13. "Heart and Soul," T'Pau
Another one of those 80s songs you know and love, even if you don't know you know it. (If you don't love it, you're only hurting yourself.) I have storyboarded an opening credits sequence to a movie I am sure I will never make that involves this song, a ballet dancer, and a Xerox machine. The world will never know. P.S.: I love the Amazon user comment that calls T'Pau "Kate Bush meets Def Leppard." Righto.

14. "Bugaboo," Destiny's Child
This song isn't boo compared to "Bootylicious" or "Independent Woman," or even "Jumpin Jumpin" on the same album, but it makes me laugh, because Beyoncé takes it into her little hummingbird mind to trill out on completely plodding phrases like "Throw out my pager!" MCI and AOL even make product-placement appearances in the chorus of the song, though after the WorldCom thing and the TimeWarner dump of AOL, they might want to digitally insert new companies. If you're a telecommunications CEO, you can call Beyoncé's daddy with your best offer.

15. "Don't Think Twice, It's All Right," Susan Tedeschi
We've got a breathtaking Neil Young cover coming up on the album, but here's a pit-stop in a breathtaking Bob Dylan cover. It's not that I don't love Bob, but Susan Tedeschi, barely 30, sounds a good deal older while she brings this one home. You won't catch me hating on Christina Aguilera, ever, but that Best New Artist Grammy didn't necessarily go home with the right gal. Meanwhile, my friend Amanda made best-ever use of this song as the caption to her Yearbook photo as a senior in high school: "I ain't saying that you treated me unkind/ You coulda done better, but I don't mind/ You just kinda wasted all of my precious time/ Don't think twice, it's all right."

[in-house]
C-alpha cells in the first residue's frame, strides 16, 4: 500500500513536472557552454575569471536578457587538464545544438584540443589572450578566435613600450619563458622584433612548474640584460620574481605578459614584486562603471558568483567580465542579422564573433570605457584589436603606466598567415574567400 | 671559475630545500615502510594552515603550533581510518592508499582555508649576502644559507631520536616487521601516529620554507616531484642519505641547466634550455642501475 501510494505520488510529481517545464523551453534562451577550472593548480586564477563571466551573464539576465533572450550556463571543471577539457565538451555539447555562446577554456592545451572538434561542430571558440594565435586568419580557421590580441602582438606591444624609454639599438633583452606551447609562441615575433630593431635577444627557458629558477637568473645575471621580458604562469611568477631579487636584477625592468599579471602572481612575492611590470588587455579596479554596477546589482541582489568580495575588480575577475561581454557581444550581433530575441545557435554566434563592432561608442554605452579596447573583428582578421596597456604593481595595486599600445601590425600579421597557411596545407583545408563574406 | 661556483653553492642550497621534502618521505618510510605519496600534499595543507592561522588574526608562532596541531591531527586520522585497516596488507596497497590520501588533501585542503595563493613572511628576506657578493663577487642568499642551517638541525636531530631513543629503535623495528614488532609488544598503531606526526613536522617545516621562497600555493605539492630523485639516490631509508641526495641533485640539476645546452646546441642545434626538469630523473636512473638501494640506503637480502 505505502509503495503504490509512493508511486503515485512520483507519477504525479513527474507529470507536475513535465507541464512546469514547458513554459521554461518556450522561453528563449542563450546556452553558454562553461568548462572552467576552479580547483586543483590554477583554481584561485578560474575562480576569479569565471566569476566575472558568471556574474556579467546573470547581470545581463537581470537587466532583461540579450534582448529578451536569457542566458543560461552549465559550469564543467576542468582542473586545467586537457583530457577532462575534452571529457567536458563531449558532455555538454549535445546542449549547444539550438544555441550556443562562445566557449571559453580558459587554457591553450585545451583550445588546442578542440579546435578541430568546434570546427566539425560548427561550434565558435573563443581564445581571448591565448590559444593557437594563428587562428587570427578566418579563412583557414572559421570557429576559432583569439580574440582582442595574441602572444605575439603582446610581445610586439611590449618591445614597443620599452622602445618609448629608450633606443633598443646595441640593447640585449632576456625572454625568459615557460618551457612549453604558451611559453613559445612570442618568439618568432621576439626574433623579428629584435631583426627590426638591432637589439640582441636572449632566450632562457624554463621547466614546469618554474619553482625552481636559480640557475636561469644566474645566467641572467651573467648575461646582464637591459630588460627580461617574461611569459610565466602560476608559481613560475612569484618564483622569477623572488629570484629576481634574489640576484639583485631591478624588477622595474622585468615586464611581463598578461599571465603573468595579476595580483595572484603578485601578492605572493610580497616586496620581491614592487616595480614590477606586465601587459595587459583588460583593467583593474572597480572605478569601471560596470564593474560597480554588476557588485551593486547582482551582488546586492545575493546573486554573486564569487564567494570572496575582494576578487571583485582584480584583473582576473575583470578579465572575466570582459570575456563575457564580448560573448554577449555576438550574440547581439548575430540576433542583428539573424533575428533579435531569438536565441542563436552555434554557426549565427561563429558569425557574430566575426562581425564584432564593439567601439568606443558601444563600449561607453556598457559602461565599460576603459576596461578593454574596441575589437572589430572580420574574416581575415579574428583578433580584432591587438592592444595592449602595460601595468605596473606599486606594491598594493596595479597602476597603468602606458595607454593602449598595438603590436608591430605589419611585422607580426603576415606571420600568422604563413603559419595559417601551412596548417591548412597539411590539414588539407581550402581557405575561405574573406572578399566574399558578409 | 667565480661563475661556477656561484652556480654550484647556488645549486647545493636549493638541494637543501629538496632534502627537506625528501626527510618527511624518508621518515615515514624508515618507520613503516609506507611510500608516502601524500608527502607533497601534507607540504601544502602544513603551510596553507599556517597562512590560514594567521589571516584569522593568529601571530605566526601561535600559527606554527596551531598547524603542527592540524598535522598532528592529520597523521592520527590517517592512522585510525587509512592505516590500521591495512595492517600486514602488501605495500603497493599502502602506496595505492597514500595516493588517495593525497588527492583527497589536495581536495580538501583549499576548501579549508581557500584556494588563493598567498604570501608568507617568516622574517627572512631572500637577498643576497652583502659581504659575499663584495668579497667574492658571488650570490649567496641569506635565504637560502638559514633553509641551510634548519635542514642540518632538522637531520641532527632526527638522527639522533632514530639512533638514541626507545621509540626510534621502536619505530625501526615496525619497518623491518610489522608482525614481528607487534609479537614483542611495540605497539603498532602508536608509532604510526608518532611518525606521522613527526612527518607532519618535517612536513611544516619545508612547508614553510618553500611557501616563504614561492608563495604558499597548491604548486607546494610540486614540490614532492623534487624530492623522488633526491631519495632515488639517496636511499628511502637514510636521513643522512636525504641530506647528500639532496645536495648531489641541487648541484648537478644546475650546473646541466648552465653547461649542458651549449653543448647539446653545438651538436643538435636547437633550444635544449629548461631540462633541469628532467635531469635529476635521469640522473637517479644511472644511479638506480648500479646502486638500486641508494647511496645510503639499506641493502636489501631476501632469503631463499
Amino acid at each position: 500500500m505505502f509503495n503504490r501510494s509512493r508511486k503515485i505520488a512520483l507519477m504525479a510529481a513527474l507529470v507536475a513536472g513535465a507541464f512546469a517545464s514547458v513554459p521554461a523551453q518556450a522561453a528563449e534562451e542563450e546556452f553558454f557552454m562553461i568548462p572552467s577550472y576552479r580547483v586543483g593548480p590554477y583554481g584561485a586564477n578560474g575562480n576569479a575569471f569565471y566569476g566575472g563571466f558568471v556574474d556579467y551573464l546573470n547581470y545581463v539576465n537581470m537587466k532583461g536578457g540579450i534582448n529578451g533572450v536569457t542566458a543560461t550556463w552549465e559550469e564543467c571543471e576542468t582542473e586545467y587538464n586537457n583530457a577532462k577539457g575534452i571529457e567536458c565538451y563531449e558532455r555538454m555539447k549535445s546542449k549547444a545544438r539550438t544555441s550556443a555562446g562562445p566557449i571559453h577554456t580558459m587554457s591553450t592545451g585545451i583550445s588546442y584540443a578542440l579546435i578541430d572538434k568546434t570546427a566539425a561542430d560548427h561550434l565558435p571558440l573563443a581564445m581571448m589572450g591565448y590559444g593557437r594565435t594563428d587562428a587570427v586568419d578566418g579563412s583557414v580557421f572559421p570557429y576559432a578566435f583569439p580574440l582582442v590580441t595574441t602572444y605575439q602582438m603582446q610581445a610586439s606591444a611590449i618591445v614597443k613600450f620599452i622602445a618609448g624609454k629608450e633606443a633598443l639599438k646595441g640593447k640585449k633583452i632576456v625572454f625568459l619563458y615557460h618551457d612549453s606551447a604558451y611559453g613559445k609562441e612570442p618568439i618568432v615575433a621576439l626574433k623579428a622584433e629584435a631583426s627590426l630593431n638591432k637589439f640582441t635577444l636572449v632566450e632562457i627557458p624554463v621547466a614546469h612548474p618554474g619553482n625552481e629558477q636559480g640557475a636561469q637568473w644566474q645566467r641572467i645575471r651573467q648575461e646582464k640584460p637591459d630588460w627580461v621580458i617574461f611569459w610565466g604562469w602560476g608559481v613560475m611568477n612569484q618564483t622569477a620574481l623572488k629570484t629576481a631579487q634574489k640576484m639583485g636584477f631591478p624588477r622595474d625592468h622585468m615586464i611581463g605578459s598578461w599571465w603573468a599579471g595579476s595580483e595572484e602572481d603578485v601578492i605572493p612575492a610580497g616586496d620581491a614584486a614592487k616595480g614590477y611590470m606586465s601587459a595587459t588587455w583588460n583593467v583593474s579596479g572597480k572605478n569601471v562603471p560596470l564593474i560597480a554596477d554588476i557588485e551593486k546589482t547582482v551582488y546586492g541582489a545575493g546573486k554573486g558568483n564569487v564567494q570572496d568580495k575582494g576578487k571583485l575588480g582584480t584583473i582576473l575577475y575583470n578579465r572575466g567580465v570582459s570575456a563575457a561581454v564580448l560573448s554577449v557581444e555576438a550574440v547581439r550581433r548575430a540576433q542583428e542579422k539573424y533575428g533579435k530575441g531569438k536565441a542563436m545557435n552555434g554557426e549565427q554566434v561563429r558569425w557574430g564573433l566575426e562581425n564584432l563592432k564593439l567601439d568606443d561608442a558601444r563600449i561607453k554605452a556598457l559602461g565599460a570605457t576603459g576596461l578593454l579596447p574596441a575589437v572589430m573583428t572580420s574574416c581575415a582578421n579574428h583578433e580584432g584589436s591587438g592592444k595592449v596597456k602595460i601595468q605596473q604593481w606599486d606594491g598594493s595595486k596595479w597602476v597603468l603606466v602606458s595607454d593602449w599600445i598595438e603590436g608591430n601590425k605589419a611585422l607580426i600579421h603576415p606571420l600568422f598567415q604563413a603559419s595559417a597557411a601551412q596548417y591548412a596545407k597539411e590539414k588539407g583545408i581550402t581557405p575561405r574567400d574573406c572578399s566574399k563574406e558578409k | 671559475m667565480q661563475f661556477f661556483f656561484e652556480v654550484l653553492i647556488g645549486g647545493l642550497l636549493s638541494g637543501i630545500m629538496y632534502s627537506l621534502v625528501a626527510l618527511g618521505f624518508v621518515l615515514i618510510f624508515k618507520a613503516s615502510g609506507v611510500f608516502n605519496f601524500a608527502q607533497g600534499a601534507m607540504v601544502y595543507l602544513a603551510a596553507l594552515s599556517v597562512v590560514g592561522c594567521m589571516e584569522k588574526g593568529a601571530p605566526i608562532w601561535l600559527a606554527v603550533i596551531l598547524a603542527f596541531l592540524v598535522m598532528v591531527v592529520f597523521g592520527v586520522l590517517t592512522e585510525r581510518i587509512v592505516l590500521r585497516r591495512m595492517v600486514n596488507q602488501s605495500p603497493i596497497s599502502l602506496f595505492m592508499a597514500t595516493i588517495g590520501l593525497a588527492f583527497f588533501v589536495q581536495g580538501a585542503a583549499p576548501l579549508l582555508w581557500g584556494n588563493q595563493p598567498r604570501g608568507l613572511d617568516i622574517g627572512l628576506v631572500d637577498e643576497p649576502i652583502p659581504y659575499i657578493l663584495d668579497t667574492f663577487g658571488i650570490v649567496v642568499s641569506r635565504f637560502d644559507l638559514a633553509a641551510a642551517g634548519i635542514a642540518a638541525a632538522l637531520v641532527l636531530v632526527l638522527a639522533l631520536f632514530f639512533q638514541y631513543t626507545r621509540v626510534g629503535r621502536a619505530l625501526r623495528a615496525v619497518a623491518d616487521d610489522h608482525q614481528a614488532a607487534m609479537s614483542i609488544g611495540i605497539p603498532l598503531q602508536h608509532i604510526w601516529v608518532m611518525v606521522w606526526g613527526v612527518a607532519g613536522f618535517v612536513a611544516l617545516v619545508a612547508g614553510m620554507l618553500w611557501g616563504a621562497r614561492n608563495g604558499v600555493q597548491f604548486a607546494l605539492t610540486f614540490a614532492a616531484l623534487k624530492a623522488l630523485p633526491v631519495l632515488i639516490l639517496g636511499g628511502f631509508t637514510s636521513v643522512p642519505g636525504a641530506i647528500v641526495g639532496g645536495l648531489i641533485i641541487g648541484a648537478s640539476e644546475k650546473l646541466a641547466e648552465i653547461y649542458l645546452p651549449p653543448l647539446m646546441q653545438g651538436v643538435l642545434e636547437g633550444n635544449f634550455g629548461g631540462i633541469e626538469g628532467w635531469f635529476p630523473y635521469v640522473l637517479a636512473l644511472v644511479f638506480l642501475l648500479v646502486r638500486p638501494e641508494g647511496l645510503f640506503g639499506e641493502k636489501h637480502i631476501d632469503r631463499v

16. "In da Club," 50 Cent
I don't know that the world was exactly in dire straits without 50 Cent, but then, this is a "Gin and Juice"-level club hopper. He must've liked the track, since "Candy Shop" is basically the same gig. It isn't like Dre's productions ever really change that much. But who's arguing? If you're transcribing long drop-quotes of theory, having this track in the background gives 'em that little bit of Extra. (Thanks, Safire, for that all-purpose term.)

17. "Honey Molasses," Jill Scott
A two-minute mood insert with soft but killer percussion. "In a circle of passion, we/ Paris, Italy,/ Japan, Africa, Rome/ We made music/ We trombone..." Dang, Jill, who did you like that?

18. "Harvest Moon," Cassandra Wilson
Quick quiz: What is the most beautiful song interpretation ever? If you've ever listened to a Neil Young song and thought, "That would even be beautiful, if a different voice were attached," then this midnight serenade by Cassandra Wilson is your ticket. If Neil doesn't love this, he's just jealous.

19. "Dedicated to the One I Love," The Mamas & the Papas
Cass, Michelle, and gang have been well-represented in the cinema these past few years. Chungking Express makes "California Dreamin'" seem like the most exquisite object ever created. Beautiful Thing makes Cass' case for sainthood, even in a pits part of Manchester. Then Morvern Callar—the best English-language movie of the last five years—drops "Dedicated" right where I'm dropping it: at the end. Though it's better if you don't know it's coming. Hopefully you've already seen it. Otherwise, forget what I just said. Just listen to the track, man.